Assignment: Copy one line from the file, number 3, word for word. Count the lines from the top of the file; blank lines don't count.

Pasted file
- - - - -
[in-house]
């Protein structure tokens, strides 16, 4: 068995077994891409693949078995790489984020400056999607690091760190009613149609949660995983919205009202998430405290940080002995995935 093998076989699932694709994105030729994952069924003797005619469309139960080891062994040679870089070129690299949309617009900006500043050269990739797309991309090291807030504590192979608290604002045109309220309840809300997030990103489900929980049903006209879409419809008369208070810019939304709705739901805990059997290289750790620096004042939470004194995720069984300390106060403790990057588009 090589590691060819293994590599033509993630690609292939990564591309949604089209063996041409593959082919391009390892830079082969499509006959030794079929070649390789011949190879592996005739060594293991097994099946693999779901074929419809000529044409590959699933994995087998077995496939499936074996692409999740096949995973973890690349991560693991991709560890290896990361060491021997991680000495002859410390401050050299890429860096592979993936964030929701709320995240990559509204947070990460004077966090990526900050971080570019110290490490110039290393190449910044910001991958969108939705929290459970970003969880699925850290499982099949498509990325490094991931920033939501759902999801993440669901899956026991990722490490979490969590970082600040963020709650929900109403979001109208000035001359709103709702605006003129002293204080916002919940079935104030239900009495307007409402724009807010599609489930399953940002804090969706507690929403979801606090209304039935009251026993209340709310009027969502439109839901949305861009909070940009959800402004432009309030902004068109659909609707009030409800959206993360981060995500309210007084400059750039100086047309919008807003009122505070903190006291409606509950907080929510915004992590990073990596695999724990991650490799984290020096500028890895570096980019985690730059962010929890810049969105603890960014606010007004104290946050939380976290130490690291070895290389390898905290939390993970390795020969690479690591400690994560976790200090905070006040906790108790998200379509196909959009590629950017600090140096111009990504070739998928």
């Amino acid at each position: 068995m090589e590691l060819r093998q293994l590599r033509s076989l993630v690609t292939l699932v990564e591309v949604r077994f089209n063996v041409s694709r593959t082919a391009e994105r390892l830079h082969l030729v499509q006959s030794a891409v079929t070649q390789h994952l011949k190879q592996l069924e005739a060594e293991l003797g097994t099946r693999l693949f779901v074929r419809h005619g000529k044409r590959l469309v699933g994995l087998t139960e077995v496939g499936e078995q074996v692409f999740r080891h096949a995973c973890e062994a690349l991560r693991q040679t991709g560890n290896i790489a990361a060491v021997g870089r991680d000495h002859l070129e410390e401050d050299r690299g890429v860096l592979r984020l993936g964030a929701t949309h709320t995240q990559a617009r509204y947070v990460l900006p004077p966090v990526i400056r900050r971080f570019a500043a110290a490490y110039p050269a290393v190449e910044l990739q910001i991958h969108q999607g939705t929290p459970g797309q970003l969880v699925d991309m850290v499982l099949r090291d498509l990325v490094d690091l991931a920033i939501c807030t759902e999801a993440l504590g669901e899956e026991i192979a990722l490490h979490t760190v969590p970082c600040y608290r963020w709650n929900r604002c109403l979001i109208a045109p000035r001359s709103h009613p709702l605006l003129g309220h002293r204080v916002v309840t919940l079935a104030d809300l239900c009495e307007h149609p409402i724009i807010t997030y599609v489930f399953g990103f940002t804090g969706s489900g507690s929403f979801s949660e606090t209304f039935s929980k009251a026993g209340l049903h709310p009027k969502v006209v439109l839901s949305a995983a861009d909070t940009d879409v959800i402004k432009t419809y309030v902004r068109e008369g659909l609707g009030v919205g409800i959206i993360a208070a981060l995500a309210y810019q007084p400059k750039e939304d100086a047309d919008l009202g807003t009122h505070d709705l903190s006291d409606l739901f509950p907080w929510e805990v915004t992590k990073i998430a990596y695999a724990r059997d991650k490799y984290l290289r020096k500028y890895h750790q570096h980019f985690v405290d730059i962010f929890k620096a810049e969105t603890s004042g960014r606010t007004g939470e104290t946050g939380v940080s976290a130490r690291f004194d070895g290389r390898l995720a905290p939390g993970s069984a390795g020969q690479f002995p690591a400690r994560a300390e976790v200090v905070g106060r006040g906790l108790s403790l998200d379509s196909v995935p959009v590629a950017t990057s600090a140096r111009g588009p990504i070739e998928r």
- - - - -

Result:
């Amino acid at each position: 068995m090589e590691l060819r093998q293994l590599r033509s076989l993630v690609t292939l699932v990564e591309v949604r077994f089209n063996v041409s694709r593959t082919a391009e994105r390892l830079h082969l030729v499509q006959s030794a891409v079929t070649q390789h994952l011949k190879q592996l069924e005739a060594e293991l003797g097994t099946r693999l693949f779901v074929r419809h005619g000529k044409r590959l469309v699933g994995l087998t139960e077995v496939g499936e078995q074996v692409f999740r080891h096949a995973c973890e062994a690349l991560r693991q040679t991709g560890n290896i790489a990361a060491v021997g870089r991680d000495h002859l070129e410390e401050d050299r690299g890429v860096l592979r984020l993936g964030a929701t949309h709320t995240q990559a617009r509204y947070v990460l900006p004077p966090v990526i400056r900050r971080f570019a500043a110290a490490y110039p050269a290393v190449e910044l990739q910001i991958h969108q999607g939705t929290p459970g797309q970003l969880v699925d991309m850290v499982l099949r090291d498509l990325v490094d690091l991931a920033i939501c807030t759902e999801a993440l504590g669901e899956e026991i192979a990722l490490h979490t760190v969590p970082c600040y608290r963020w709650n929900r604002c109403l979001i109208a045109p000035r001359s709103h009613p709702l605006l003129g309220h002293r204080v916002v309840t919940l079935a104030d809300l239900c009495e307007h149609p409402i724009i807010t997030y599609v489930f399953g990103f940002t804090g969706s489900g507690s929403f979801s949660e606090t209304f039935s929980k009251a026993g209340l049903h709310p009027k969502v006209v439109l839901s949305a995983a861009d909070t940009d879409v959800i402004k432009t419809y309030v902004r068109e008369g659909l609707g009030v919205g409800i959206i993360a208070a981060l995500a309210y810019q007084p400059k750039e939304d100086a047309d919008l009202g807003t009122h505070d709705l903190s006291d409606l739901f509950p907080w929510e805990v915004t992590k990073i998430a990596y695999a724990r059997d991650k490799y984290l290289r020096k500028y890895h750790q570096h980019f985690v405290d730059i962010f929890k620096a810049e969105t603890s004042g960014r606010t007004g939470e104290t946050g939380v940080s976290a130490r690291f004194d070895g290389r390898l995720a905290p939390g993970s069984a390795g020969q690479f002995p690591a400690r994560a300390e976790v200090v905070g106060r006040g906790l108790s403790l998200d379509s196909v995935p959009v590629a950017t990057s600090a140096r111009g588009p990504i070739e998928r």